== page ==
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Mr.Gopi Gorwani … Appellant


Jeevan Prabha Co-operative Housing Society Ltd and ors … Respondents

Mr.Venkatesh Dhond, Senior Advocate i/b Raval Shah & Co. for appellant.

Mr.Sanjay Jain i/b Mustafa Kachwala for respondent No.1

Mr.Simil Purohit i/b Ganesh & Co for respondent No.3

Thursday, August 30, 2012.


This appeal filed by the original plaintiff takes exception to the order passed by the Trial Judge of this Court dated 4 April 2012 dismissing the Notice of Motion taken out by the appellant praying for an order of injunction pending the suit.

2. The appellant is a developer. The appellant filed the Suit bearing No.1330 of 2012 praying for a declaration that there is a subsisting and binding contract between the appellant and respondent No.1: Jeevan Prabha Co-operative Housing Society Ltd. (hereinafter ‘Society’ for short) for re-development of a building situate at plot no.104, 4th road, T.P.S. IV, Bandra (west) Mumbai.

3. The appellant based his claim on the resolutions dated 31 March 2011 and 26 June 2011 passed by the Society. The appellant contended that in view of the resolutions passed by the Society and the correspondence entered into between the parties, there is a concluded contract between the Society and the appellant. Appellant contended in the suit that in spite of the concluded contract, the Society in a Special General Meeting held on 22 July 2011 unanimously passed a resolution that the appellant is not to be awarded a contract of redevelopment of the Society’s property.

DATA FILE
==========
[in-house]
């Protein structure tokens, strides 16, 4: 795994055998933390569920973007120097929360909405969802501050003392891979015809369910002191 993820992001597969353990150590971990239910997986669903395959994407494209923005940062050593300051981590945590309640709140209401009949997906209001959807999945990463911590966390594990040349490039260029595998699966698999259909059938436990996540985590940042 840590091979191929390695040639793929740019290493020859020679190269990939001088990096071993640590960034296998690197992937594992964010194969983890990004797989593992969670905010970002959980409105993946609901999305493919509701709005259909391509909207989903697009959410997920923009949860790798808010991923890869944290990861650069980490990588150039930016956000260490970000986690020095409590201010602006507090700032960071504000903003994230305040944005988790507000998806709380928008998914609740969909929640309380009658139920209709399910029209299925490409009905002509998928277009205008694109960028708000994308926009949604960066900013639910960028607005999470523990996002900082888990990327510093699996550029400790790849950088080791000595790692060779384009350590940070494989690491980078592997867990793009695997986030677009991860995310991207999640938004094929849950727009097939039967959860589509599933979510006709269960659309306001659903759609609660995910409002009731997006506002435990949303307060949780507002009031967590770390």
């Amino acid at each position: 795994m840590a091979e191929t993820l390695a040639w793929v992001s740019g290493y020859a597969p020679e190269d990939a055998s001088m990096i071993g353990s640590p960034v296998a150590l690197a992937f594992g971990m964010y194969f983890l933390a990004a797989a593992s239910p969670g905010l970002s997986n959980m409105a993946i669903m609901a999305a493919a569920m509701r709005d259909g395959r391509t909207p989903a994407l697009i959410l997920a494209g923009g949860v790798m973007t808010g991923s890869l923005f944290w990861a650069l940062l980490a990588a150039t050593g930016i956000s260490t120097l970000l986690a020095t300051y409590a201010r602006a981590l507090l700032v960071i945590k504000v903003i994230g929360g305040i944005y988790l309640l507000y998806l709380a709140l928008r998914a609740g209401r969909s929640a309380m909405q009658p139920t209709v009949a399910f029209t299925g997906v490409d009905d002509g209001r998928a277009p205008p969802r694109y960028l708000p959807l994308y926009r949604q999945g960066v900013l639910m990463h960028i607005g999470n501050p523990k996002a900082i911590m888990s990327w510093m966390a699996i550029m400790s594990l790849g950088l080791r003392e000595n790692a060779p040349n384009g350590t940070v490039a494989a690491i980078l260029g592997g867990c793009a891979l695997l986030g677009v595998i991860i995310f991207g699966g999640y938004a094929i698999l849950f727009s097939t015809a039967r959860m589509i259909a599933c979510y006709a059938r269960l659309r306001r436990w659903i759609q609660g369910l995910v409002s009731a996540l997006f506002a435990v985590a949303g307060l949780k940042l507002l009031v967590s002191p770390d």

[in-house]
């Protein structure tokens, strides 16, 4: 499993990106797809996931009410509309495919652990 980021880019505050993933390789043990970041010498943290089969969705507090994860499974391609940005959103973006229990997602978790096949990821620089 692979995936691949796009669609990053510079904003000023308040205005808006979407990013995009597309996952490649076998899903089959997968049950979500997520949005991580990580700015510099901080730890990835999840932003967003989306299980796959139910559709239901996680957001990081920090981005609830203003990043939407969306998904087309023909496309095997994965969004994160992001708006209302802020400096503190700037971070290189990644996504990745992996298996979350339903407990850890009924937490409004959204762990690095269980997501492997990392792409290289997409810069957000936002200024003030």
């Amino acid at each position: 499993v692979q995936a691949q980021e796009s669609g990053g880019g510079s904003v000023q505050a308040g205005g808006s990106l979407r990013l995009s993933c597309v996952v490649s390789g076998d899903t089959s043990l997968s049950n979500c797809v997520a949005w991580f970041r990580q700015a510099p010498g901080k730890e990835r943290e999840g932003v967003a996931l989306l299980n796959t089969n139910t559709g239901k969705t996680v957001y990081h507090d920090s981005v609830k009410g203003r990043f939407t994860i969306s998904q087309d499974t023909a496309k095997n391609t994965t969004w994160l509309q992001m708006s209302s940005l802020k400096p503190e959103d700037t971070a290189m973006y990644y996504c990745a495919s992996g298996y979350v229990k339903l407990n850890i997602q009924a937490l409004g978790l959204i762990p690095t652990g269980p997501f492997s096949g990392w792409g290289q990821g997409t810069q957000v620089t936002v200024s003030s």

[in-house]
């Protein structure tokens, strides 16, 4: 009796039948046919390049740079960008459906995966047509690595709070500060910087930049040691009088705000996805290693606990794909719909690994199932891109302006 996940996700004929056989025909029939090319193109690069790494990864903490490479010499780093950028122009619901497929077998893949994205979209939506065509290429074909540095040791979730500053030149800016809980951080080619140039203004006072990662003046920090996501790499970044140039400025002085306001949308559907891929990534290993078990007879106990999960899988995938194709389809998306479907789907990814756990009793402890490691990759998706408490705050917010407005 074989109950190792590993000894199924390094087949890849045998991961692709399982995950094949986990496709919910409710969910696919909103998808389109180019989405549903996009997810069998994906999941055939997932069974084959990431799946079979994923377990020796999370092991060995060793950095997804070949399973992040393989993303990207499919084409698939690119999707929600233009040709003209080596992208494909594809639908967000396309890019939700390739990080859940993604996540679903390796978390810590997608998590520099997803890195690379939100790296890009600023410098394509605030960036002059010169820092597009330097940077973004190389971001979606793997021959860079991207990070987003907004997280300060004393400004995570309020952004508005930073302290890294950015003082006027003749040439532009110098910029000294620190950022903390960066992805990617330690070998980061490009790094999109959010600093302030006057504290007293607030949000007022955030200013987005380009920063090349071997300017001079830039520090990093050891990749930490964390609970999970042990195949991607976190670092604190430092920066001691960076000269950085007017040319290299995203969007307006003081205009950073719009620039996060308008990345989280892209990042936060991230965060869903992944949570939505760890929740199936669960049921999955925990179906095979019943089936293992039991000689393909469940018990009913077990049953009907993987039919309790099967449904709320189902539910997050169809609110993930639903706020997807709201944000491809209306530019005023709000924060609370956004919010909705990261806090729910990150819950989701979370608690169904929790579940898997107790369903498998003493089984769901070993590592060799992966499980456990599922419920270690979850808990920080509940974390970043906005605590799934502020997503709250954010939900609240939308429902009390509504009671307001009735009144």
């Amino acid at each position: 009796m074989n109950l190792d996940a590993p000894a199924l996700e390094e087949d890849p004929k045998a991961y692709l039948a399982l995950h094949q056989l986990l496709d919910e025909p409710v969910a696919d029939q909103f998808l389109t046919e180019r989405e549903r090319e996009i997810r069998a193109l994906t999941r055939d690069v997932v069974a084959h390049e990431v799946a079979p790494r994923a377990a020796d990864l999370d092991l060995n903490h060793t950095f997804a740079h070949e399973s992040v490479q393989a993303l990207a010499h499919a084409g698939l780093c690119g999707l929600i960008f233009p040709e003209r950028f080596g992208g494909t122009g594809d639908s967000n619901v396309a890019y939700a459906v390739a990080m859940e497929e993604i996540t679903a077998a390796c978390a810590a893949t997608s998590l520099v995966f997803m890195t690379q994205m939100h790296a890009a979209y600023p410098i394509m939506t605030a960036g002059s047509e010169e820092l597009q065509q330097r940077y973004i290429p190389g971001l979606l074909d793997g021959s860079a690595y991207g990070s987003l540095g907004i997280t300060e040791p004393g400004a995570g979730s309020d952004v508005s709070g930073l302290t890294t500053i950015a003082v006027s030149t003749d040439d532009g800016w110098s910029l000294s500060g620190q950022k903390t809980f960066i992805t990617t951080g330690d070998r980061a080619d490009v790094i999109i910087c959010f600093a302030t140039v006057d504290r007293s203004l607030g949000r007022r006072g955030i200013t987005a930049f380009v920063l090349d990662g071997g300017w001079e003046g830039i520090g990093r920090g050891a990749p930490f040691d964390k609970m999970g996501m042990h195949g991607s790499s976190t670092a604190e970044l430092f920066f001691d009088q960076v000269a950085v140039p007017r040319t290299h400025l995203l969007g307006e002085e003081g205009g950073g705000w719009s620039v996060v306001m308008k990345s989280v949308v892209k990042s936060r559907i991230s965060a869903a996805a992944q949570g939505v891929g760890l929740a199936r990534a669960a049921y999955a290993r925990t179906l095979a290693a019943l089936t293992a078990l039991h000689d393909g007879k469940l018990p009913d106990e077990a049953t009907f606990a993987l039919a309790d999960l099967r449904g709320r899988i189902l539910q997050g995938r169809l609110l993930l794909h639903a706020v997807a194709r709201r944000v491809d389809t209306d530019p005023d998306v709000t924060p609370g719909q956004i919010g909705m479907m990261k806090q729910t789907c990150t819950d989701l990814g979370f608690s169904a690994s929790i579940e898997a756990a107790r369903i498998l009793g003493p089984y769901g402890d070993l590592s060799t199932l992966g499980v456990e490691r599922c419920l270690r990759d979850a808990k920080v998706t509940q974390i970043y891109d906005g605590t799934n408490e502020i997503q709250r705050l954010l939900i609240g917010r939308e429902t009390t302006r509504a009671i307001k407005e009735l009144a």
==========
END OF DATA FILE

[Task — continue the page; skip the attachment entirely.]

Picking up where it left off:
4. The plaintiff took out a Notice of Motion bearing No.1394 of 2012, praying for appointment of a receiver and for a direction that the Society be ordered not to deal with any other developer in respect of the re-development of the Society premises.

5. The learned trial Judge after considering the rival contentions came to a prima facie conclusion that there is no concluded contract between the parties. The draft agreement itself showed that the contract was not finalized. The learned Judge also noted that the Society had executed a Development Agreement on 5 March 2012 with another developer i.e. respondent No.3. The learned Judge found that for loss of profit and for the work executed, if any, at the most the appellant can have a money claim and thus no order of injunction is necessary. The learned trial Judge accordingly dismissed the Notice of Motion by his order dated 4 April 2012.